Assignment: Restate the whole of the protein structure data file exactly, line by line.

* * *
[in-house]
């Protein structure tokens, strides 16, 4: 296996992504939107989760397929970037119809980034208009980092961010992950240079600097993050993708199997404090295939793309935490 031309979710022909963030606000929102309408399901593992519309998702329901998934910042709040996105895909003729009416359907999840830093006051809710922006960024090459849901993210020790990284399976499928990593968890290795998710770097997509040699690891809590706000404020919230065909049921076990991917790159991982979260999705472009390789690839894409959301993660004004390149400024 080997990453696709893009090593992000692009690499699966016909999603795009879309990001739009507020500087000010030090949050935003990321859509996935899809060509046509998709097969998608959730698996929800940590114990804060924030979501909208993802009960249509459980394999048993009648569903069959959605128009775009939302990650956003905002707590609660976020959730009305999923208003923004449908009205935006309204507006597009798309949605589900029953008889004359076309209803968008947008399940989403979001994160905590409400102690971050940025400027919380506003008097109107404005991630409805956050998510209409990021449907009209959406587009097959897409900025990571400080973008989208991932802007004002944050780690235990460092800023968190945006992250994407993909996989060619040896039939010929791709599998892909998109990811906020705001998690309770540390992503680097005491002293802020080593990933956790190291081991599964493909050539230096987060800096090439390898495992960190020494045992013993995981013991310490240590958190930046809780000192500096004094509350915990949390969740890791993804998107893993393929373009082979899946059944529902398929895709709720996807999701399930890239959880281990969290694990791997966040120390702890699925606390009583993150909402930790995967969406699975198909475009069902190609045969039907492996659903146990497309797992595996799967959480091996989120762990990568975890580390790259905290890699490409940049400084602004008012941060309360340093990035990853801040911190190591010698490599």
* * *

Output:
[in-house]
């Protein structure tokens, strides 16, 4: 296996992504939107989760397929970037119809980034208009980092961010992950240079600097993050993708199997404090295939793309935490 031309979710022909963030606000929102309408399901593992519309998702329901998934910042709040996105895909003729009416359907999840830093006051809710922006960024090459849901993210020790990284399976499928990593968890290795998710770097997509040699690891809590706000404020919230065909049921076990991917790159991982979260999705472009390789690839894409959301993660004004390149400024 080997990453696709893009090593992000692009690499699966016909999603795009879309990001739009507020500087000010030090949050935003990321859509996935899809060509046509998709097969998608959730698996929800940590114990804060924030979501909208993802009960249509459980394999048993009648569903069959959605128009775009939302990650956003905002707590609660976020959730009305999923208003923004449908009205935006309204507006597009798309949605589900029953008889004359076309209803968008947008399940989403979001994160905590409400102690971050940025400027919380506003008097109107404005991630409805956050998510209409990021449907009209959406587009097959897409900025990571400080973008989208991932802007004002944050780690235990460092800023968190945006992250994407993909996989060619040896039939010929791709599998892909998109990811906020705001998690309770540390992503680097005491002293802020080593990933956790190291081991599964493909050539230096987060800096090439390898495992960190020494045992013993995981013991310490240590958190930046809780000192500096004094509350915990949390969740890791993804998107893993393929373009082979899946059944529902398929895709709720996807999701399930890239959880281990969290694990791997966040120390702890699925606390009583993150909402930790995967969406699975198909475009069902190609045969039907492996659903146990497309797992595996799967959480091996989120762990990568975890580390790259905290890699490409940049400084602004008012941060309360340093990035990853801040911190190591010698490599």